The real cost of mining blockchain

By Geff Harper on August 8, 2018

Why private blockchains will overtake their public rivals

Cost and Time. That’s the answer. It’s probably easier to start at the beginning though, rather than the closing statement.

Making a living as a miner

Public blockchains pay independent miners to authenticate transactions. For this article, we’re going to use Ethereum for our calculations.

On the Ethereum network, or EVM (Ethereum Virtual machine), miners get paid in fractions of bitcoin. These fractions are called GWEI. With me so far? Good.

The power it takes a computer to mine a transaction is measured or calculated in GAS.

There is a relation between GAS and GWEI. The person who needs a transaction made, sets the price they are willing to pay for the GAS needed, by setting their own GWEI multiplier. The more GWEI you are willing to pay for GAS, the more money the miner will get, and the more appealing it becomes for the miner to choose mining your transaction over someone else’s. Think of it like eBay. The miners are the seller, it’s their time/processing power you’re bidding for. The bidders are all the people who want to make a transaction. The person who offers the highest amount, wins the bid. Simple.

Minimum wage

There is a minimum amount set for the value of any transaction, which is 21,000 GAS. That sounds a lot, but it isn’t. There are one billion GAS to one Ethereum token. So at a one to one ratio of GAS to GWEI, 21,000 GWEI is 0.000021 Etha. That’s 0.95 cents at the current market value. Cool hey! You’d only have to mine 106 transactions and you’d have a whole dollar! This is why sellers can set their own GWEI price. If you decide to pay 10 GWEI for one GAS, it becomes a lot more appealing. The average transaction fee on Ethereum is currently about 50 cents (AUD) and takes about half an hour to process.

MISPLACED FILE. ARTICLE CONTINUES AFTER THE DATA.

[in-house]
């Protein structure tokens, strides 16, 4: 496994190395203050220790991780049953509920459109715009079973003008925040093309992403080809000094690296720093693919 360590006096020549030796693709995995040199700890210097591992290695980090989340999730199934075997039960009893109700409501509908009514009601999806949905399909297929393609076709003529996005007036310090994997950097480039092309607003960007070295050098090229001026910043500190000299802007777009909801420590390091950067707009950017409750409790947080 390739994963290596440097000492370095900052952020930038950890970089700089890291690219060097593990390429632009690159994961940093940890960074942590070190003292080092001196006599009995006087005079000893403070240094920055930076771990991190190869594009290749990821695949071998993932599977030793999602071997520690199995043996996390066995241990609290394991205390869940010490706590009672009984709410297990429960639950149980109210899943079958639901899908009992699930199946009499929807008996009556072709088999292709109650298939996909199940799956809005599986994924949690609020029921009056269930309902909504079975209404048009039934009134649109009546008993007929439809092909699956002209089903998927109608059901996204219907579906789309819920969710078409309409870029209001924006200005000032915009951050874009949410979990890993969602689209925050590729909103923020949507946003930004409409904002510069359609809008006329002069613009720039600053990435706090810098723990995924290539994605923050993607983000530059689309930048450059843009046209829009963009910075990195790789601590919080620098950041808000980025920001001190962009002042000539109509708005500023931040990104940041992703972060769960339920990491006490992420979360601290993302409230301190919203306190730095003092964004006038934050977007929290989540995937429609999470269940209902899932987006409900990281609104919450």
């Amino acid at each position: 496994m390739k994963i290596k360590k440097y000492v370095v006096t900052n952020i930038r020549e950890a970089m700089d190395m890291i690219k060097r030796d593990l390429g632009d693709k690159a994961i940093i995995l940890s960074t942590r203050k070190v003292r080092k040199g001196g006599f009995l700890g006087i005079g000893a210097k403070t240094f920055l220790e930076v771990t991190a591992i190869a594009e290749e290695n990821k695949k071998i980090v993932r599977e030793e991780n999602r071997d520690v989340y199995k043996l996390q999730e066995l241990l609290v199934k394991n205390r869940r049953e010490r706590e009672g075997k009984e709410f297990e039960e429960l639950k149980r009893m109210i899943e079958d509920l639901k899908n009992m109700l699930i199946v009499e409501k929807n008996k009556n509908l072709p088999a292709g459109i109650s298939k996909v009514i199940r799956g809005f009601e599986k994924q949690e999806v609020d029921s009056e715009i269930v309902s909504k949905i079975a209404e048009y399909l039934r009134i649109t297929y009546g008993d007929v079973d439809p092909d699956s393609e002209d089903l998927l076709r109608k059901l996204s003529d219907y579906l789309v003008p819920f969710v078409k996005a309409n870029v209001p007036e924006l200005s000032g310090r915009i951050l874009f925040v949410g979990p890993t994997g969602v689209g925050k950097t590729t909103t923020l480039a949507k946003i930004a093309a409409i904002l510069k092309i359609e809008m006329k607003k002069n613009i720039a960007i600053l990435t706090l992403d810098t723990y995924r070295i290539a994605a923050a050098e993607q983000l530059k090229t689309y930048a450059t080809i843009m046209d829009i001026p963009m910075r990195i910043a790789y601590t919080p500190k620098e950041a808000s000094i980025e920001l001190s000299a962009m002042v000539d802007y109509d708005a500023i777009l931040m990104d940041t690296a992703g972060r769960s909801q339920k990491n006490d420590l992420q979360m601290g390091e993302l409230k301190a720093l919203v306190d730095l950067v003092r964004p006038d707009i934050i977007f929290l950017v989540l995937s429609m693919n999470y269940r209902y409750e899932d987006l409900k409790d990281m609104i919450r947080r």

How much?

The data mined for transactions is small when trading Etha. It doesn’t use much GAS. Documents on the other hand are BIG. Lots of data = lots of GAS. 1 kilobyte (KB) of data will need a whopping 640,000 GAS to process it. Even at a one to one GWEI ration that’s over 30 times the cost of trading in Etha. A five-page word document, a good size for an employment contract or Transfer of Deeds (about 2,200 words or 12,500 characters), would be roughly 265 KB. That’s assuming it’s fairly plain text and doesn’t include equations or calculations, which would increase the GAS needed considerably. You’re now looking at a mining fee in the hundreds of dollars to get your document stored on the blockchain. Blocks are limited to about 1 megabyte (MB) of data. If your document was that big (very possible if you throw in some pictures and calculations), it could cost thousands!  With no fixed cost of GAS no one can say exactly how much these transactions would cost, but if sellers are paying 50 cents to process 256 bytes of data, a simple multiplication puts the cost of processing 1 MB at about $2,000.

The cheaper option

So there you have it. If you want to store documents, unless you have cash to burn, don’t even think about doing it on a public blockchain. If you want to store data that constantly needs to be updated but has a low intrinsic value, don’t store it on a public blockchain. If you need records stored quickly, don’t store them on a public blockchain.

If you want to find out more about the progress of private blockchains, here’s a good article on Hyperledger Fabric here.  HyperledgerFabric

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Geff’s been in design for nearly 20 years, in digital for the last 10. Geff uses User-Centred Design principles to develop CX and UX that delivers for clients. He loves problem solving, leading design sprints and prototyping. Geff advocates strongly for user feedback and enjoys the challenge of creating solutions that positively impact user behaviour and interaction with technology.

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